1. First, introduce yourself a bit. What is your name (or pen name) and where are you from?
I’m Jayne, nice to meet you. My pen name’s J.E. Clarkson. Not too different and I’m from Yorkshire.
2. Next, tell us a bit about your most recent work. Is this your first published book? What is it about and what genre would you classify it as?
My most recent book, The Ghost Society, is my second published book in a dystopian series. I’m currently editing book #3 and have written 25,000+ words of draft one of book # 4. The whole series is dystopian sci-fi, I suppose but I would also say they have thriller elements to them too. They are about power, oppression, lies and how information is used and disseminated.
3. Tell us a bit about your main character; what are they like, how did they come about, and what are some of their strengths and weaknesses?
My main character is a young, ordinary woman who goes to work in a shady information storage company as a cleaner. Her positive qualities are that she is feisty, determined, resourceful and resilient but her negative qualities are that she can be a bit naïve and judgemental at times. In a sense, she’s an everywoman. She just appeared one day, I’m not sure how?
4. What was your hardest scene to write in this (or any) book?
In book #4, I was writing a scene trying to bring together some key plot strands from the first three books. It was like plaiting fog! I’m sure it’ll need writing again!
5. Did you go the traditional route when publishing your book or did you choose to self-publish?
I self-published it. Would I have got through the traditional process? I’m not sure, they might’ve thought it was a load of old cobblers. But I wanted to put it out there and so I did.
6. What would you say is the most difficult part of your writing journey and what advice would you give to other writers?
The hardest part is three words: Marketing, marketing, and marketing. Advice for writers? Start reading up on marketing before you publish because, by gum, it’ll make your life easier afterwards!
7. Do you want each book to stand on its own, or are you trying to build a body of work with connections between each book?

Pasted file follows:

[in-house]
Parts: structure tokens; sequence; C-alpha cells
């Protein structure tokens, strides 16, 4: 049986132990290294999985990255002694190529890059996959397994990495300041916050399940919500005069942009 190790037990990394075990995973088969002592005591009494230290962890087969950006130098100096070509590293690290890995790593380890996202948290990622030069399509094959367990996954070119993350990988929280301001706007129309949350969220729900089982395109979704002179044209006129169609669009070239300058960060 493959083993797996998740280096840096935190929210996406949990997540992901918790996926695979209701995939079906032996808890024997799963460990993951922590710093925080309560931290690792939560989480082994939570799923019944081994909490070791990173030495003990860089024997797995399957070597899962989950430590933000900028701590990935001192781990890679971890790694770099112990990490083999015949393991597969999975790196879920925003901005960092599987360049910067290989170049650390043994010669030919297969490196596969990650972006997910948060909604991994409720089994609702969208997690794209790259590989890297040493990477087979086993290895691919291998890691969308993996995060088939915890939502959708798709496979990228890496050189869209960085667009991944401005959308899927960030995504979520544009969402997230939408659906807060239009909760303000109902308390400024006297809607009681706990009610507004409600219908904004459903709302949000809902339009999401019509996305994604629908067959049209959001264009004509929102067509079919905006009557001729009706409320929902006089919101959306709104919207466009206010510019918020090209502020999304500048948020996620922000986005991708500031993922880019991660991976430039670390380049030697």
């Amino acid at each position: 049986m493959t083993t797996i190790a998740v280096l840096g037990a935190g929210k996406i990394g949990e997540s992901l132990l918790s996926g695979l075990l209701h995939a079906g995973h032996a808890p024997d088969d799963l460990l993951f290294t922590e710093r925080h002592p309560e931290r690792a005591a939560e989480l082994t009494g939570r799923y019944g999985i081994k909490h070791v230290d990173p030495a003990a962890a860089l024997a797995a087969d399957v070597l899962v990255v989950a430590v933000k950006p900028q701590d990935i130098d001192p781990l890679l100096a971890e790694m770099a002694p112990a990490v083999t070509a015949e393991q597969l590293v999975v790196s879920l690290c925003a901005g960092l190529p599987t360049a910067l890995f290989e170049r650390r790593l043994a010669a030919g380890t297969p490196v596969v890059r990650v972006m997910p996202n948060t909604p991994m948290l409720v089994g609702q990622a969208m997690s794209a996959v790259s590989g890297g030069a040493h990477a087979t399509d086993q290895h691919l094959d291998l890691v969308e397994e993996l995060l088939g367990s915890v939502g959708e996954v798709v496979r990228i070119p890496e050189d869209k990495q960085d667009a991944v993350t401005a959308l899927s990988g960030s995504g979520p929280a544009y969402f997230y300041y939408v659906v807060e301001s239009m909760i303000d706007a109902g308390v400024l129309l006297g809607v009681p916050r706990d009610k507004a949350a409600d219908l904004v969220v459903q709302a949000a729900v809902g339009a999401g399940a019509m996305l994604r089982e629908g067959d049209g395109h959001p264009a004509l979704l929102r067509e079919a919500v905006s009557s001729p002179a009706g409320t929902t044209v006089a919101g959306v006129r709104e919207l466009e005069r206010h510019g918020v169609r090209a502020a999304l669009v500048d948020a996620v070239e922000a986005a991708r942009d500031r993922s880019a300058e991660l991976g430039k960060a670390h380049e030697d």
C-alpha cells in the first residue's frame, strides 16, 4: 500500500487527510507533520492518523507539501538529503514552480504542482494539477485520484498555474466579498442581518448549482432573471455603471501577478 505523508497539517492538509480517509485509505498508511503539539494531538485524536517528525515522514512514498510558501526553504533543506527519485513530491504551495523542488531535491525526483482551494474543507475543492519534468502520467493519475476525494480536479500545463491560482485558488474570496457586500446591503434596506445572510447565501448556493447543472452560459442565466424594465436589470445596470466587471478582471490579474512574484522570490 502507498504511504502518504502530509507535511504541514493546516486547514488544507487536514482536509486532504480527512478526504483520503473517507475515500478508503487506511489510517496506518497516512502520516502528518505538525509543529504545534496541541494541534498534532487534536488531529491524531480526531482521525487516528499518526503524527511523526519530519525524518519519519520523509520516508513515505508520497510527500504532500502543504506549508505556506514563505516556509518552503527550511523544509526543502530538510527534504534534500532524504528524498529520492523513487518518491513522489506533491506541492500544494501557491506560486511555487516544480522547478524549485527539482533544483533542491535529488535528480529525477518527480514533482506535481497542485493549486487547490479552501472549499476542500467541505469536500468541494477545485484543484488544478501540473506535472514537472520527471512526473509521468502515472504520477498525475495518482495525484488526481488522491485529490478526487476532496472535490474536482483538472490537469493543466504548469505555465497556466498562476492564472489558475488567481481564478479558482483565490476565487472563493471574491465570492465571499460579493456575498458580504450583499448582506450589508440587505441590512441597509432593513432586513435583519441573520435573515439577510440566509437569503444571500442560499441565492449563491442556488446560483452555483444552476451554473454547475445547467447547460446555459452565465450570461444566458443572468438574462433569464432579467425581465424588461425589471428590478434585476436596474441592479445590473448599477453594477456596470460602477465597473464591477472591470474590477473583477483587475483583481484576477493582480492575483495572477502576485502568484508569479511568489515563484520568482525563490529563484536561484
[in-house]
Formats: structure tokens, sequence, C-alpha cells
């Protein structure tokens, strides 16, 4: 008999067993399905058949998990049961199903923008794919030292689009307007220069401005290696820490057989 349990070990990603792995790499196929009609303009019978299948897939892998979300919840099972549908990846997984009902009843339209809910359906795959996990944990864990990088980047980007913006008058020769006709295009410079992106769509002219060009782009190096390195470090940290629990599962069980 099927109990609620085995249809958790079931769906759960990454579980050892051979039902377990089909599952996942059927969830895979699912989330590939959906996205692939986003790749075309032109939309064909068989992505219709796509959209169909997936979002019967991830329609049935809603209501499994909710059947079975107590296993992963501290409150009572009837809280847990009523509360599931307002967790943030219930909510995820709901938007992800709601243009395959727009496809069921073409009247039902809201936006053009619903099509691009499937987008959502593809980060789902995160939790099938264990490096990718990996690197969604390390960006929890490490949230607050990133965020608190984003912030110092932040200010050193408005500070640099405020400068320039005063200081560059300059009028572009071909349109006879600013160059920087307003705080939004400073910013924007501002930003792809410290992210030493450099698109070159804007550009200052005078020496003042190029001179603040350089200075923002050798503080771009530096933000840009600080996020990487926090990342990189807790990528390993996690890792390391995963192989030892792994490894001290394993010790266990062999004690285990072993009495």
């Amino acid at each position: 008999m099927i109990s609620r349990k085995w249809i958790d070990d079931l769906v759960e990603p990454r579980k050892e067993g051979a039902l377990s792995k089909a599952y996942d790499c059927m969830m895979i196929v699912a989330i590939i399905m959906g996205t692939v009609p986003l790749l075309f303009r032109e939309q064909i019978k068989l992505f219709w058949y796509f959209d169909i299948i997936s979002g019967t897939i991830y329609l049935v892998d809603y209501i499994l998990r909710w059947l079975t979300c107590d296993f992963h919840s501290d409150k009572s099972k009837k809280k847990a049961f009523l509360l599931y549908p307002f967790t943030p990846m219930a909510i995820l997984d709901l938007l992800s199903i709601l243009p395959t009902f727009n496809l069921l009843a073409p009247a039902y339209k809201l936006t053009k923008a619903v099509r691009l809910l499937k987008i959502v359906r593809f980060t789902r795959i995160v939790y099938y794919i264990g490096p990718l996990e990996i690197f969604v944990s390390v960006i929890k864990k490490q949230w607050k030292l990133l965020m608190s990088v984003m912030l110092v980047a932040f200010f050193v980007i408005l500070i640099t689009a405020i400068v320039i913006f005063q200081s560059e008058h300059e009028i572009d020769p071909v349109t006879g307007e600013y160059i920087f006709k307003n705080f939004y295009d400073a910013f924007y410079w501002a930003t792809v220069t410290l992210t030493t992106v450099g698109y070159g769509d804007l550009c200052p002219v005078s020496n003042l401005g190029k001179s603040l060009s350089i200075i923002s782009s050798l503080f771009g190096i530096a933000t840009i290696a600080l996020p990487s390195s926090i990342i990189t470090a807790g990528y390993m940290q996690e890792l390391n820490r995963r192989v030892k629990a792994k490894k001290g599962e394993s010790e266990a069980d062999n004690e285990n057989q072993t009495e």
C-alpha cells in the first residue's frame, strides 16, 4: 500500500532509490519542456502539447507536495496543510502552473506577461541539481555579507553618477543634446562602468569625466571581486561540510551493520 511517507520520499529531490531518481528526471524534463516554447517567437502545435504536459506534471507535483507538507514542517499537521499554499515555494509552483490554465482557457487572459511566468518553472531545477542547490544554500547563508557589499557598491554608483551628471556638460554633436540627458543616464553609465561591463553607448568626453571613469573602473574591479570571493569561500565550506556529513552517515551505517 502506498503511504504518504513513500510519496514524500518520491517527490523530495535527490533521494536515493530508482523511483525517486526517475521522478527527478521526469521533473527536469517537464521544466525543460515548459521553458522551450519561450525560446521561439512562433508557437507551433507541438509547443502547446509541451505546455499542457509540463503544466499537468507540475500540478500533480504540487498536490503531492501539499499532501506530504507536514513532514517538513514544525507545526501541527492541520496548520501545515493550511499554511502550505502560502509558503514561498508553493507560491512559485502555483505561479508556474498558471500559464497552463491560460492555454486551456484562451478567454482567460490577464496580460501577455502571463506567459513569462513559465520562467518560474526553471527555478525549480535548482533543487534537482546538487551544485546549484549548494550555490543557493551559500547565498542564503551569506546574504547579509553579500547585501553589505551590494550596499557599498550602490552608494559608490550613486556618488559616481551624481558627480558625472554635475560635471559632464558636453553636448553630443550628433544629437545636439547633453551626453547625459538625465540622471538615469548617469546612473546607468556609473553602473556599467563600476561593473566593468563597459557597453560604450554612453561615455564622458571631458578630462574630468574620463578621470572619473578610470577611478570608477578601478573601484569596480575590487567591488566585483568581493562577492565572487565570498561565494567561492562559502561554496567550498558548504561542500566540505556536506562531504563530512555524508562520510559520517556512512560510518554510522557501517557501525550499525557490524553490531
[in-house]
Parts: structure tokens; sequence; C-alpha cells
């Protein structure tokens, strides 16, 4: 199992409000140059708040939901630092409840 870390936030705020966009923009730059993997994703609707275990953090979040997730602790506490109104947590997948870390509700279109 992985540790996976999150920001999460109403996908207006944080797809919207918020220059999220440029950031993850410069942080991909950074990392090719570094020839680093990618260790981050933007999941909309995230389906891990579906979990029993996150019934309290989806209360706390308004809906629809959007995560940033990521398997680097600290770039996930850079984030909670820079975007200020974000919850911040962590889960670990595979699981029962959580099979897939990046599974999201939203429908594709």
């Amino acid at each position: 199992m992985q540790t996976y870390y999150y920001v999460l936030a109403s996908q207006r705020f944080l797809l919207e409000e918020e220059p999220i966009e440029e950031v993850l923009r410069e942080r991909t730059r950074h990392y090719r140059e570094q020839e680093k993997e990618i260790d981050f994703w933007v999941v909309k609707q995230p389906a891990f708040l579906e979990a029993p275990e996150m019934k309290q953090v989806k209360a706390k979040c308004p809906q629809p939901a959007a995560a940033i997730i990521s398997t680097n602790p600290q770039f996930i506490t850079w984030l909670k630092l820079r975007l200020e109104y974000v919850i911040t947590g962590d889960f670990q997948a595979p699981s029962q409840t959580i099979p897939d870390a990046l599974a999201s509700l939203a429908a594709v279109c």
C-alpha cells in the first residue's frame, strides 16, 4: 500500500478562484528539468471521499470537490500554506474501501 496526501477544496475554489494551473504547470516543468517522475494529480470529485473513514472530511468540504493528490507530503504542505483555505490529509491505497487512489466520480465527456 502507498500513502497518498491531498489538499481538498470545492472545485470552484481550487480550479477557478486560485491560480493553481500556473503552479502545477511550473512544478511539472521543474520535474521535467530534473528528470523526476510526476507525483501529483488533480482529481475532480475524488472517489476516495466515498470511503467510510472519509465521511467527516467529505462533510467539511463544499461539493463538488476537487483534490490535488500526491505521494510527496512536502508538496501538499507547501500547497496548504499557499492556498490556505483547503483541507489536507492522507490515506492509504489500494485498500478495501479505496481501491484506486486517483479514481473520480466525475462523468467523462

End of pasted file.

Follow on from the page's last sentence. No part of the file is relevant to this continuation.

I’d like my books to stand alone but they are part of a series, so obviously, there are parts of the later books that are trickier to understand if you haven’t read the earlier ones.
8. What are some of your favourite authors and books and what inspired you to become a writer in the first place?
My fave authors are Sylvia Plath, Poe, Jo Nesbo, Tolstoy, the Bronte’s, Dickens, Steig Larsson and George Orwell. Fave books are Johnny Panic and the Bible of Dreams, Ariel, Somebody’s Husband, Somebody’s Son, 1984 and Anna Karenina. I always loved words and how they fit together, simple as that!
9. What would you say has been the best way to market your books?
Two things have been the best way to market my books: chinwagging with people both in real life and on social media and secondly, promo sheets. Good lord, they are genius things!
10. Are there any tropes, clichés, or writing styles that you dislike and, if so, what are they and why?
I’m fairly open-minded about style, really. I’m not bothered about clichés if it’s a rip-roaring, good read. I prefer shorter sentences as a reader, though. I’m not mad keen on verbosity.
11. Do you read reviews of your book and, if so, how do you handle negative feedback?
I do read reviews. It’s good to get the feedback. Negative ones can be tricky but I try to suss out whether it’s constructive and if I can learn from it? If it’s just a person being snarky, I’d take no notice.
12. What are some of your quirks as a writer? Do you like to plot everything out or do you prefer to just “wing it” and see where the story takes you? Do you listen to music when writing and, if so, what do you listen to?
I wing it! Absolutely. I often have no idea where things are going to end up when I start writing. There’s freedom in that, I think. I nearly always listen to music. Stuff like The Lemonheads, The Clash, Sonic Youth, Billie Holliday, Nina Simone, Massive Attack, and The Sex Pistols. My grammar’s a wee bit quirky at times and I do write in dialect a bit.
13. What is the best advice you’ve ever had when it comes to writing and what advice would you give to new writers?
Best advice is don’t edit when you first write. It makes you freer and opens up your imagination. Advice for new writers is very simple. Just do it and keep at it!
14. What’s next for you? Are you currently working on any new books or stories?
I’ve got to finish The Nemo and Co. series. Then I’ve got a detective series brewing in my brain.
15. Finally, feel free to plug your social media, website, and links to Amazon, GoodReads, and other relevant sites below, and detail any current offers available for your book/s:
The Vanishing Office is free until 28th of May 2021 then 0.99c or 77p.
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